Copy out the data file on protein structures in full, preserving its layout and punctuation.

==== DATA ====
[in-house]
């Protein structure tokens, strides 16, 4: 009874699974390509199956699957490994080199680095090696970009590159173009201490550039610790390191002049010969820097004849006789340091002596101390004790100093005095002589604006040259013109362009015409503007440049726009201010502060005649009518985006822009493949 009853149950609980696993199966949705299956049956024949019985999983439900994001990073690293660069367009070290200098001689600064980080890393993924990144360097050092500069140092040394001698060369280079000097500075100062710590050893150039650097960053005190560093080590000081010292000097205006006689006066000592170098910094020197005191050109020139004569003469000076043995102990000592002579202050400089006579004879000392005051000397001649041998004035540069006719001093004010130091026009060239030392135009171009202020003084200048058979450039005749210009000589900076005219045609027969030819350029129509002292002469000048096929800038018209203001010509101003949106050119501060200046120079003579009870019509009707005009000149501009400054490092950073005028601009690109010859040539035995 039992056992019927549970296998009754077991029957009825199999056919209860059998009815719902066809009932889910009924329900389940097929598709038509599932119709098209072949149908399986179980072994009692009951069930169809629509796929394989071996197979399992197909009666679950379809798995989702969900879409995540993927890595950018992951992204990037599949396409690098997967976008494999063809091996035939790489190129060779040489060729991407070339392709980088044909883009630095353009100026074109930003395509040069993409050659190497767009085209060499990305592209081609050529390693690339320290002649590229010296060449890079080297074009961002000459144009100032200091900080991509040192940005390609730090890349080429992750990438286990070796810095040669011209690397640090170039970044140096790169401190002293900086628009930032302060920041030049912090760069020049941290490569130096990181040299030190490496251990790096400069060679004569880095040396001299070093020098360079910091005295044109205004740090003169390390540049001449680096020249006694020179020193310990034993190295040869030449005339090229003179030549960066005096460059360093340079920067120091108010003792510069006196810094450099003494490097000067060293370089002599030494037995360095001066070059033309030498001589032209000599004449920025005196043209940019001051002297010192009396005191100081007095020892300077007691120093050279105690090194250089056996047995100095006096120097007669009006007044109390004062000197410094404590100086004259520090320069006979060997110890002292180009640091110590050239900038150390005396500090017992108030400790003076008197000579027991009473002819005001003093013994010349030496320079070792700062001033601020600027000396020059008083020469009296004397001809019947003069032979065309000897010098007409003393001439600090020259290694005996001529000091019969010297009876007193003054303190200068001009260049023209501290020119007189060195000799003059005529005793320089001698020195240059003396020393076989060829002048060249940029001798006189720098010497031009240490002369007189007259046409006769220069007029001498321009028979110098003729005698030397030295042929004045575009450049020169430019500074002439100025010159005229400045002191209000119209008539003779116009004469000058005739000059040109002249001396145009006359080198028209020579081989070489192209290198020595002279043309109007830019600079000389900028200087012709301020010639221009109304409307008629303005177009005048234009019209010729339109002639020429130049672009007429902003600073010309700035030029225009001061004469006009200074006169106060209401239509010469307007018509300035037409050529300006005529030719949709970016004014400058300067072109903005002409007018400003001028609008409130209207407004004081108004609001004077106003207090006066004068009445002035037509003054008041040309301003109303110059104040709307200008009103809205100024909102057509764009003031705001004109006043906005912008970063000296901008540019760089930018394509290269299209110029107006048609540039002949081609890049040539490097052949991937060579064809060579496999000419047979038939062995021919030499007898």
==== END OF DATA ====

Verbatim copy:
[in-house]
């Protein structure tokens, strides 16, 4: 009874699974390509199956699957490994080199680095090696970009590159173009201490550039610790390191002049010969820097004849006789340091002596101390004790100093005095002589604006040259013109362009015409503007440049726009201010502060005649009518985006822009493949 009853149950609980696993199966949705299956049956024949019985999983439900994001990073690293660069367009070290200098001689600064980080890393993924990144360097050092500069140092040394001698060369280079000097500075100062710590050893150039650097960053005190560093080590000081010292000097205006006689006066000592170098910094020197005191050109020139004569003469000076043995102990000592002579202050400089006579004879000392005051000397001649041998004035540069006719001093004010130091026009060239030392135009171009202020003084200048058979450039005749210009000589900076005219045609027969030819350029129509002292002469000048096929800038018209203001010509101003949106050119501060200046120079003579009870019509009707005009000149501009400054490092950073005028601009690109010859040539035995 039992056992019927549970296998009754077991029957009825199999056919209860059998009815719902066809009932889910009924329900389940097929598709038509599932119709098209072949149908399986179980072994009692009951069930169809629509796929394989071996197979399992197909009666679950379809798995989702969900879409995540993927890595950018992951992204990037599949396409690098997967976008494999063809091996035939790489190129060779040489060729991407070339392709980088044909883009630095353009100026074109930003395509040069993409050659190497767009085209060499990305592209081609050529390693690339320290002649590229010296060449890079080297074009961002000459144009100032200091900080991509040192940005390609730090890349080429992750990438286990070796810095040669011209690397640090170039970044140096790169401190002293900086628009930032302060920041030049912090760069020049941290490569130096990181040299030190490496251990790096400069060679004569880095040396001299070093020098360079910091005295044109205004740090003169390390540049001449680096020249006694020179020193310990034993190295040869030449005339090229003179030549960066005096460059360093340079920067120091108010003792510069006196810094450099003494490097000067060293370089002599030494037995360095001066070059033309030498001589032209000599004449920025005196043209940019001051002297010192009396005191100081007095020892300077007691120093050279105690090194250089056996047995100095006096120097007669009006007044109390004062000197410094404590100086004259520090320069006979060997110890002292180009640091110590050239900038150390005396500090017992108030400790003076008197000579027991009473002819005001003093013994010349030496320079070792700062001033601020600027000396020059008083020469009296004397001809019947003069032979065309000897010098007409003393001439600090020259290694005996001529000091019969010297009876007193003054303190200068001009260049023209501290020119007189060195000799003059005529005793320089001698020195240059003396020393076989060829002048060249940029001798006189720098010497031009240490002369007189007259046409006769220069007029001498321009028979110098003729005698030397030295042929004045575009450049020169430019500074002439100025010159005229400045002191209000119209008539003779116009004469000058005739000059040109002249001396145009006359080198028209020579081989070489192209290198020595002279043309109007830019600079000389900028200087012709301020010639221009109304409307008629303005177009005048234009019209010729339109002639020429130049672009007429902003600073010309700035030029225009001061004469006009200074006169106060209401239509010469307007018509300035037409050529300006005529030719949709970016004014400058300067072109903005002409007018400003001028609008409130209207407004004081108004609001004077106003207090006066004068009445002035037509003054008041040309301003109303110059104040709307200008009103809205100024909102057509764009003031705001004109006043906005912008970063000296901008540019760089930018394509290269299209110029107006048609540039002949081609890049040539490097052949991937060579064809060579496999000419047979038939062995021919030499007898």